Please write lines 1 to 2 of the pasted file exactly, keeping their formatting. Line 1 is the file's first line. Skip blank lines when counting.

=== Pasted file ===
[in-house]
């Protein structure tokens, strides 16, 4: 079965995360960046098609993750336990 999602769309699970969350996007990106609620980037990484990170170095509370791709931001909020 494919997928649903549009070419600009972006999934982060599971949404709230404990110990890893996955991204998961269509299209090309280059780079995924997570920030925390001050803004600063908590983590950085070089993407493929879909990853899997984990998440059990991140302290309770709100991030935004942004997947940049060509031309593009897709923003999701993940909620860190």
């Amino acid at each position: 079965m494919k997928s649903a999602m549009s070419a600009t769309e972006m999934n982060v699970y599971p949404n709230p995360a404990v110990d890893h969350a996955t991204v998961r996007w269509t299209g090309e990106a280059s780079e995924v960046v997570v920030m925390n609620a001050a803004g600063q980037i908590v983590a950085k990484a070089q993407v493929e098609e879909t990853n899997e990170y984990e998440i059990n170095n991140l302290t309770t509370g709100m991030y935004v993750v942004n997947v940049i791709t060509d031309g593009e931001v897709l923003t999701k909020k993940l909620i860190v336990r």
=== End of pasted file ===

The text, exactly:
[in-house]
């Protein structure tokens, strides 16, 4: 079965995360960046098609993750336990 999602769309699970969350996007990106609620980037990484990170170095509370791709931001909020 494919997928649903549009070419600009972006999934982060599971949404709230404990110990890893996955991204998961269509299209090309280059780079995924997570920030925390001050803004600063908590983590950085070089993407493929879909990853899997984990998440059990991140302290309770709100991030935004942004997947940049060509031309593009897709923003999701993940909620860190």